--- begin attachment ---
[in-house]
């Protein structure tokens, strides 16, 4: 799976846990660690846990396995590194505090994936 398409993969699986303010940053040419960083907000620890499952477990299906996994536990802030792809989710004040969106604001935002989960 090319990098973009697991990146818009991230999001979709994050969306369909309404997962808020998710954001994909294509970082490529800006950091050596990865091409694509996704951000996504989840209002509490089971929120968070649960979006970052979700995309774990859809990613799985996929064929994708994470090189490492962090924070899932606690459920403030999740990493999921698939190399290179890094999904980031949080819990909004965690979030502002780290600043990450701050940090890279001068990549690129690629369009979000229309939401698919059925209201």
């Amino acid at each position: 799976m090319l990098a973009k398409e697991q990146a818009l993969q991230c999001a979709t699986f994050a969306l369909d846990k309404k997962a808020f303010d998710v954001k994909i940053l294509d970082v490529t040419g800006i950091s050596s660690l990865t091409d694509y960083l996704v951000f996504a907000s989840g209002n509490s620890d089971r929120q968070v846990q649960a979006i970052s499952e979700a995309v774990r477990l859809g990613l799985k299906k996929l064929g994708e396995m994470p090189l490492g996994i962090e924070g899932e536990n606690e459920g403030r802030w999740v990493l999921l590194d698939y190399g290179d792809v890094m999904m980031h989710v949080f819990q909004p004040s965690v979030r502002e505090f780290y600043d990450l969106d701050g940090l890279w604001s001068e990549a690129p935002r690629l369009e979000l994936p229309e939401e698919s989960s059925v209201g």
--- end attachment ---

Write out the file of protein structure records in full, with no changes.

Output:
[in-house]
């Protein structure tokens, strides 16, 4: 799976846990660690846990396995590194505090994936 398409993969699986303010940053040419960083907000620890499952477990299906996994536990802030792809989710004040969106604001935002989960 090319990098973009697991990146818009991230999001979709994050969306369909309404997962808020998710954001994909294509970082490529800006950091050596990865091409694509996704951000996504989840209002509490089971929120968070649960979006970052979700995309774990859809990613799985996929064929994708994470090189490492962090924070899932606690459920403030999740990493999921698939190399290179890094999904980031949080819990909004965690979030502002780290600043990450701050940090890279001068990549690129690629369009979000229309939401698919059925209201």
């Amino acid at each position: 799976m090319l990098a973009k398409e697991q990146a818009l993969q991230c999001a979709t699986f994050a969306l369909d846990k309404k997962a808020f303010d998710v954001k994909i940053l294509d970082v490529t040419g800006i950091s050596s660690l990865t091409d694509y960083l996704v951000f996504a907000s989840g209002n509490s620890d089971r929120q968070v846990q649960a979006i970052s499952e979700a995309v774990r477990l859809g990613l799985k299906k996929l064929g994708e396995m994470p090189l490492g996994i962090e924070g899932e536990n606690e459920g403030r802030w999740v990493l999921l590194d698939y190399g290179d792809v890094m999904m980031h989710v949080f819990q909004p004040s965690v979030r502002e505090f780290y600043d990450l969106d701050g940090l890279w604001s001068e990549a690129p935002r690629l369009e979000l994936p229309e939401e698919s989960s059925v209201g």